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  • ''Too Old for Children and Too Young for Grown-ups'': Gertrude Stein's To Do: A Book of Alphabets and Birthdays
  • Jacquelyn Ardam (bio)

In 2009, Simon & Schuster published Gertrude is Gertrude is Gertrude is Gertrude through their Atheneum Books for Young Readers imprint. The book, written by Jonah Winter and illustrated by Calef Brown, introduces children to the life of Gertrude Stein and Alice B. Toklas through a canny pastiche of Stein’s distinctive style. Gertrude writes, Alice cooks, they drive in their car Auntie, they take their poodle Basket for walks, and they entertain writers and painters. One day, Picasso stops by. Winter writes:

And look who’s here, in time for tea. It’s Pablo Picasso the Spanish artist. Pablo Picasso looks so angry but no. Pablo Picasso is Pablo Picasso. He just invented Modern art which is not the same thing as being angry but then again maybe it is. Maybe it is and maybe it isn’t. Then again maybe it is. It’s so hard to invent Modern art. Maybe it is and maybe it isn’t. Maybe.1

Winter gets a lot right about Stein’s style here and throughout the book. He lovingly mimics her repetitions, her syntax, her rhymes and rhythms, her puns, her lack of punctuation, her simplistic vocabulary, and especially her playfulness. For decades, critics have commented on the seeming childishness of Stein’s writing, and Juliana Spahr has even argued that Stein demands that we “abandon our fluency” when we read her—that we effectively put ourselves in the position of the not-quite-yet-literate child when reading her works.2 Winter’s pastiche, though it clearly lacks the sophistication of Stein’s writings, shows just how suited [End Page 575] some of Stein’s stylistic trademarks—especially her repetitions, rhymes, vocabulary, and playfulness—are for an audience of children. And as Winter writes, “You can write whatever you want to too, if you’re Gertrude. A sentence can be whatever, if you’re Gertrude. You don’t have to make sense (if you’re Gertrude).”3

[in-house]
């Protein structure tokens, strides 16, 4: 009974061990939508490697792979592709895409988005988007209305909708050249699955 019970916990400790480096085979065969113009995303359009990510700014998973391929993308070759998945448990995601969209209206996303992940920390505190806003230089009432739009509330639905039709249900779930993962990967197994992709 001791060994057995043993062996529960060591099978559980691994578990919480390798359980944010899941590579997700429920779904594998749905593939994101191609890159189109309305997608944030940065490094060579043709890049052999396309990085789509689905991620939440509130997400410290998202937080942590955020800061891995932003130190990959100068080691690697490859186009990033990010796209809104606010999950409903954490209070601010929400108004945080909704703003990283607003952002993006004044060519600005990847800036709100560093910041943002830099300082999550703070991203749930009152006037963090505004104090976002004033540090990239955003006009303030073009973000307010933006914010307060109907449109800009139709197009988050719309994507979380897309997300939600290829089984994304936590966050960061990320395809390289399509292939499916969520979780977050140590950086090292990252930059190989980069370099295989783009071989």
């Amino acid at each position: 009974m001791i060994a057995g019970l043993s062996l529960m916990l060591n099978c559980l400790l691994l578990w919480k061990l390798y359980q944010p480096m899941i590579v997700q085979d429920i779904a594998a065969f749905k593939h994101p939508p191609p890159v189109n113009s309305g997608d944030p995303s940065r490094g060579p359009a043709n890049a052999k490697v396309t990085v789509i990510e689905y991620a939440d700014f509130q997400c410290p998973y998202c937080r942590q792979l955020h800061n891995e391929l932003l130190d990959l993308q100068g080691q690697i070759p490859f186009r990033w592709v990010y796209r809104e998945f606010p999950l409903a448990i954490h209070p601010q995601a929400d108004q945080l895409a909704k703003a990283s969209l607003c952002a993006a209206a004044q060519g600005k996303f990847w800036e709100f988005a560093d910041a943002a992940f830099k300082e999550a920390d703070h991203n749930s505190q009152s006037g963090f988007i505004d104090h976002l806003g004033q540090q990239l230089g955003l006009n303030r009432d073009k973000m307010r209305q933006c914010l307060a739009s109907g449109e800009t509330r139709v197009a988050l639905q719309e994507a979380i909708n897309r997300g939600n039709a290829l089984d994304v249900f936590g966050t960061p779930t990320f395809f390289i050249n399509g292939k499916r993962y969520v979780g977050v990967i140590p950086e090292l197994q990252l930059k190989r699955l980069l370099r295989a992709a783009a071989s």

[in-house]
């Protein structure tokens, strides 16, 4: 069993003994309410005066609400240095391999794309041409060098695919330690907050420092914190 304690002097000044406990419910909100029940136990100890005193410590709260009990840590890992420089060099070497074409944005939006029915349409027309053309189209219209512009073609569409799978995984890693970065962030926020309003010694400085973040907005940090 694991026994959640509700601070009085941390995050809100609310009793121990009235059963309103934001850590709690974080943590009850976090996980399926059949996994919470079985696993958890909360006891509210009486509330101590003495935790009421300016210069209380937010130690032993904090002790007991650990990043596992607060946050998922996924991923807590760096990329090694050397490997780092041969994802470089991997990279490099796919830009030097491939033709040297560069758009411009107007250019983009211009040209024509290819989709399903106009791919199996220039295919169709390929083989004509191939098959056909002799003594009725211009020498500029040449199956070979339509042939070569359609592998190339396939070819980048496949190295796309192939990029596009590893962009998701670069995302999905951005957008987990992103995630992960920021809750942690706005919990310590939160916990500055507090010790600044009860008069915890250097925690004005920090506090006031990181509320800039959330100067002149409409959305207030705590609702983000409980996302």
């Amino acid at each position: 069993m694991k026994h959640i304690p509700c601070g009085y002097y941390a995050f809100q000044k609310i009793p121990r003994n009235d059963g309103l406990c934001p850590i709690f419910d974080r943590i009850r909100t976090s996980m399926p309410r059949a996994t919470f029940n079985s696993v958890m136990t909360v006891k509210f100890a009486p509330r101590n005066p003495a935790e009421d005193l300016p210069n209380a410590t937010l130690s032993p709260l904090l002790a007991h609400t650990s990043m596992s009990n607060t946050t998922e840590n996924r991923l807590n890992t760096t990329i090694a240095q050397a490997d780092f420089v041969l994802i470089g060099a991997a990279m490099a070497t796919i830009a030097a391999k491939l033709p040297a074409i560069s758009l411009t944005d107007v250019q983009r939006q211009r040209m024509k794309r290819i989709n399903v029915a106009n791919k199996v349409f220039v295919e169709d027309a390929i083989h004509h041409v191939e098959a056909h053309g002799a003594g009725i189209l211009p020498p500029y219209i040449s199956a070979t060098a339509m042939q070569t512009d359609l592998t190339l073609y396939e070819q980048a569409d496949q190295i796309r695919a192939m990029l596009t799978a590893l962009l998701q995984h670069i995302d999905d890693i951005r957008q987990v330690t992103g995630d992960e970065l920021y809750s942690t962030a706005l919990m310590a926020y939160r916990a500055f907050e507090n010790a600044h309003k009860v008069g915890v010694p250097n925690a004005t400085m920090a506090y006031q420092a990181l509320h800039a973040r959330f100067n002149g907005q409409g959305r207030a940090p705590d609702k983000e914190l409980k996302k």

Unfortunately for Stein, this turned out not to be the case. In 1938, Margaret Wise Brown4 and John McCullough, editors at the William R. Scott publishing house, approached Stein about writing children’s picture books.5 Stein responded that she was already at work on a manuscript,6 and went on to publish The World Is Round, illustrated by Clement Hurd, with William R. Scott during the next year. The publication process was not easy; the editors were dismayed by the fact that the manuscript could not be “age-graded”—it was “accepted” by children ranging from three to thirteen years old.7 Furthermore, the editors were very concerned about Stein’s characteristic lack of punctuation, and Brown took on the task of adding commas into the book.8 While The World Is Round garnered a number of good reviews upon its publication in the fall of 1939, it was not a financial success,9 and William R. Scott (along with several other publishing houses) rejected the children’s books that Stein wrote during the early 1940s.10 None of these texts—To Do: A Book of Alphabets and Birthdays, The Gertrude Stein First Reader, or Three Plays—were published until after Stein’s death in 1946. Though Winter jokingly writes that “you can write whatever you want to too, if you’re Gertrude,” he forgets to add the caveat: as long as you’re not writing for children.

While The World Is Round has received a small amount of critical attention in recent years, Stein’s other children’s books have been largely ignored by scholars.11 Critical interest in The World Is Round is likely due to the book’s (comparatively) successful publication history, its prominent intertextual references, and its straightforward narrative, which easily lends itself to feminist readings. The book tells the story of Rose, a young girl who goes on a long journey up a mountain to find herself; in the chapter “Rose Does Something,” she carves “Rose is a Rose is a Rose is a Rose is a Rose” into a tree, thereby elongating...


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pp. 575-595
Launched on MUSE
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